Casadi is something I’ve been aware of and not really explored much. It is a C++ / python / matlab library for modelling optimization problems for optimal control with bindings to IPOpt and other solvers. It can produce C code and has differentiation stuff. See below for some examples after I ramble.

I’ve enjoyed cvxpy, but cvxpy is designed specifically for convex problems, of which many control problems are not.

Casadi gives you a nonlinear modelling language and easy access to IPOpt, an interior point solver that works pretty good (along with some other solvers, many of which are proprietary however).

While the documentation visually looks very slick I actually found it rather confusing in contents at first. I’m not sure why. Something is off.

You should download the “example pack” folder. Why they don’t have these in html on the webpage is insane to me.

It also has a bunch of helper classes for DAE building and other things. They honestly really put me off. The documentation is confusing enough that I am not convinced they give you much.

The integrator classes give you access to external smart ode solvers from the Sundials suite. They give you good methods for difficult odes and dae (differential algebraic equations, which are ODEs with weird constraints like x^1 + y^1 == 1) Not clear to me if you can plug those in to an optimization, other than by a shooting method.

Casadi can also output C which is pretty cool.

I kind of wondered about Casadi vs Sympy. Sympy has lot’s of general purpose symbolic abilities. Symbolic solving, polynomial smarts, even some differential equation understanding. There might be big dividends to using it. But it is a little harder to get going. I feel like there is an empty space for a mathemtical modelling language that uses sympy as it’s underlying representation. I guess monkey patching sympy expressions into casadi expression might not be so hard. Sympy can also output fast C code. Sympy doesn’t really have any support for sparseness that I know of.

As a side note, It can be useful to put these other languages into numpy if you need extended reshaping abilities. The other languages often stop at matrices, which is odd to me.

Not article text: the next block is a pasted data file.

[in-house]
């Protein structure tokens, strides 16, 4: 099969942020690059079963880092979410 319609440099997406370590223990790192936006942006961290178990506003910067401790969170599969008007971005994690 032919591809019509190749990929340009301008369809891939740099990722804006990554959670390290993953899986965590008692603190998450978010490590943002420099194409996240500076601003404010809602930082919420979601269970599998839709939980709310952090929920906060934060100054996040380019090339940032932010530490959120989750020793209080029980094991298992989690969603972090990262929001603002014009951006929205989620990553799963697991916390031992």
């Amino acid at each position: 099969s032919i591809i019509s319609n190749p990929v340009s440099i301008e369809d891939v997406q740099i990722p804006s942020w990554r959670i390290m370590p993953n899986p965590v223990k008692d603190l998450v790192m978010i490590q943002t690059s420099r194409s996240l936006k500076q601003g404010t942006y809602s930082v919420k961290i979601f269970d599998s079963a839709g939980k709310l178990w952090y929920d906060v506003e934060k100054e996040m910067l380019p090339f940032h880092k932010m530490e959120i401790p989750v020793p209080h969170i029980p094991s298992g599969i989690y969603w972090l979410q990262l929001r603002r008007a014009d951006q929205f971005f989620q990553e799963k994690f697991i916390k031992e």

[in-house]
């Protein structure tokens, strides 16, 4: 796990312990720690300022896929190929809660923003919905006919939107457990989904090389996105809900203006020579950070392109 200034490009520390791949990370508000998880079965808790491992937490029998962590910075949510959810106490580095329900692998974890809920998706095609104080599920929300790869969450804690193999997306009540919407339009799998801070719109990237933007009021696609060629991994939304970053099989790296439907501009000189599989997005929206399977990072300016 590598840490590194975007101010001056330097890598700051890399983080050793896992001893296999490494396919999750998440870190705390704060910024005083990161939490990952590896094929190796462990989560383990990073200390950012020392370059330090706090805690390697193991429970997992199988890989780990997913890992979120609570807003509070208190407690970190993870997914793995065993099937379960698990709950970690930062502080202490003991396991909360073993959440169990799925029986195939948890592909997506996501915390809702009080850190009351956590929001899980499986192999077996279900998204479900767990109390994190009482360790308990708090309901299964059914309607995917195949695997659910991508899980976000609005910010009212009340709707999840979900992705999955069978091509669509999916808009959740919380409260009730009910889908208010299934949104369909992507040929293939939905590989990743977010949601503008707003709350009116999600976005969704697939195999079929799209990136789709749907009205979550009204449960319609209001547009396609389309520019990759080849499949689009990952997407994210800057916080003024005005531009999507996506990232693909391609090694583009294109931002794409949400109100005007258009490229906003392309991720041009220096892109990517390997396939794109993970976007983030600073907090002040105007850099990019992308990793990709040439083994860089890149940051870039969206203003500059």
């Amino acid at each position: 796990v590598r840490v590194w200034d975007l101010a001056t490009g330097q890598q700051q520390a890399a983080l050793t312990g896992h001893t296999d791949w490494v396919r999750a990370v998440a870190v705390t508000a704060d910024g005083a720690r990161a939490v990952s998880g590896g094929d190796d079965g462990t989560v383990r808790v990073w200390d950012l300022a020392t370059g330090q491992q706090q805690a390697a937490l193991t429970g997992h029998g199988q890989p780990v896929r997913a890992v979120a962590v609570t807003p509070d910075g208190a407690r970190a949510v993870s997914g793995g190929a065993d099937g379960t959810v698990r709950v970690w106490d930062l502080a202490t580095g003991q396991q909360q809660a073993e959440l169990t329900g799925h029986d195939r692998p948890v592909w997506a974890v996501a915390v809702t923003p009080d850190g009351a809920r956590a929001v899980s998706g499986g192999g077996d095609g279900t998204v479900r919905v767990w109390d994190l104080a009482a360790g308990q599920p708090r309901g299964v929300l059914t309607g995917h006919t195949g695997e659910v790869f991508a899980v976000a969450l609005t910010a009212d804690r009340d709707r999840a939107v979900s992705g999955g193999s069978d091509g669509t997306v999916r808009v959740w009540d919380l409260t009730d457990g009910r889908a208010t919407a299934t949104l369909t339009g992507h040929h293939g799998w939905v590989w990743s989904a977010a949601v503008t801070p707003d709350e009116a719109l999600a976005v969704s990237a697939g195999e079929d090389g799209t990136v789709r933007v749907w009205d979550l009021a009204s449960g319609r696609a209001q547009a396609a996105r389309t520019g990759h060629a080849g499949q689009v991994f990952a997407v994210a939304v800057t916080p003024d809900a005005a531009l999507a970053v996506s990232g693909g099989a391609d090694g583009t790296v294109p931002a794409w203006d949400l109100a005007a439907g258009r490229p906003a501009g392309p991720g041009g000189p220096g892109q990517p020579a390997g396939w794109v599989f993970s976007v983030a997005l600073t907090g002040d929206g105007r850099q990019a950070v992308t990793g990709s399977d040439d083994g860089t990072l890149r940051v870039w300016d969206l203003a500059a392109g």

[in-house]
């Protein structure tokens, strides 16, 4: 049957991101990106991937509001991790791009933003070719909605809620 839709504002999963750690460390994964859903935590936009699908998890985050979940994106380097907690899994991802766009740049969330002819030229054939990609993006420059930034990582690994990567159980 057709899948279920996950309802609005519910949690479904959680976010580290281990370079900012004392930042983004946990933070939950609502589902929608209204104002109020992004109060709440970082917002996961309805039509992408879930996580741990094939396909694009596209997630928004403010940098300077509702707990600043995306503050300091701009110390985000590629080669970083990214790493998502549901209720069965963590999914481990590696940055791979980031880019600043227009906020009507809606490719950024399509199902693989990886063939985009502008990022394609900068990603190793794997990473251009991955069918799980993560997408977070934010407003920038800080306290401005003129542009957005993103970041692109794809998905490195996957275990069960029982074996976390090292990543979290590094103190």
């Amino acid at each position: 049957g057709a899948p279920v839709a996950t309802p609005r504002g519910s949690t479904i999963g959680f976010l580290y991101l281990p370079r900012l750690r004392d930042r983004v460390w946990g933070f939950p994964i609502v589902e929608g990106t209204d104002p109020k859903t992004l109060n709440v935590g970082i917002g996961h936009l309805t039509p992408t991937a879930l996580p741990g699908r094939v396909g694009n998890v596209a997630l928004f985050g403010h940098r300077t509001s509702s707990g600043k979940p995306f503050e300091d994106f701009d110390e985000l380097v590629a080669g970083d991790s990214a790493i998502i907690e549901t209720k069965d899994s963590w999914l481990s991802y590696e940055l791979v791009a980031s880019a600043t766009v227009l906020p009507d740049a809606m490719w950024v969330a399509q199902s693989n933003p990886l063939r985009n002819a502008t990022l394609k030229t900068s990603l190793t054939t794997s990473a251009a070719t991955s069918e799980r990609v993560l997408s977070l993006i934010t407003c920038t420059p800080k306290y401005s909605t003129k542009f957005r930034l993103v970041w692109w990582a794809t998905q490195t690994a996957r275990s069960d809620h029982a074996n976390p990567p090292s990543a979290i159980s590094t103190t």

Hmm. Casadi actually does have access to mixed integer programs via bonmin (and commercial solvers). That’s interesting. Check out lotka volterra minlp example!topic/casadi-users/8xCHmP7UmpI

The optim interface makes some of this look better. optim.minimize and subject_to. Yeah, this is more similar to the interfaces I’m used to. It avoids the manual unpacking of the solution and the funky feel of making everything into implicit == 0 expressions.

Here is a simple harmonic oscillator example using the more raw casadi interface. x is positive, v is velocity, u is a control force. I’m using a very basic leap frog integration. You tend to have to stack things into a single vector with vertcat when building the final problem.

from casadi import *
import matplotlib.pyplot as plt

g = 9.8
N = 100

x = SX.sym('x',N)
v = SX.sym('v', N)
u = SX.sym('u', N-1)
#theta = SX('theta', N)
#thdot = SX('thetadot', N)

dt = 0.1
constraints = [x[0]-1, v[0]] # expressions that must be zero
for i in range(N-1):
    constraints += [x[i+1] - (x[i] + dt * v[i]) ]
    constraints += [v[i+1] - (v[i] - dt * x[i+1] + u[i] * dt)]

cost = sum([x[i]*x[i] for i in range(N)]) + sum([u[i]*u[i] for i in range(N-1)])

nlp = {'x':vertcat(x,v,u), 'f':cost, 'g':vertcat(*constraints)}
S = nlpsol('S', 'ipopt', nlp)
r = S(lbg=0, ubg=0) # can also give initial solutiuon hint, some other things
x_opt = r['x']
x = x_opt[:N]
v = x_opt[N:2*N]
u = x_opt[2*N:]
#u_opt = r['u']
print('x_opt: ', x_opt)

Let’s use the opti interface, which is pretty slick. Here is a basic cartpole

from casadi import *
import matplotlib.pyplot as plt

g = 9.8
N = 100

opti = casadi.Opti()

x = opti.variable(N)
v = opti.variable(N)
theta = opti.variable(N)
dtheta = opti.variable(N)
u = opti.variable(N-1)

opti.subject_to( u <= 1) 
opti.subject_to( -1 <= u) 
opti.subject_to( x <= 2) 
opti.subject_to( -2 <= x) 
opti.subject_to(x[0] == 0)
opti.subject_to(v[0] == 0)
opti.subject_to(theta[0] == 0)
opti.subject_to(dtheta[0] == 0)

dt = 0.05
for i in range(N-1):
    opti.subject_to( x[i+1] == x[i] + dt * (v[i]))
    opti.subject_to( v[i+1] == v[i] + dt * (x[i+1] + u[i]))
    opti.subject_to( theta[i+1] == theta[i] + dt * (dtheta[i]))
    opti.subject_to( dtheta[i+1] == dtheta[i] + dt * (u[i] * cos(theta[i+1]) - sin(theta[i+1]) ))

opti.minimize( sum1(sin(theta)))

opti.solver("ipopt") #,p_opts, s_opts)
sol = opti.solve()
plt.plot(sol.value(x), label="x")
plt.plot(sol.value(u), label="u")
plt.plot(sol.value(theta), label="theta")
p = opti.parameter()
opti.set_value(p, 3)

Very fast. Very impressive. Relatively readable code. I busted this out in like 15 minutes. IPopt solves the thing in the blink of an eye (about 0.05s self reported). Might be even faster if I warm start it with a good solution, as I would in online control (which may be feasible at this speed). Can add the initial condition as a parameter to the problem

I should try this on an openai gym.

Haskell has bindings to casadi.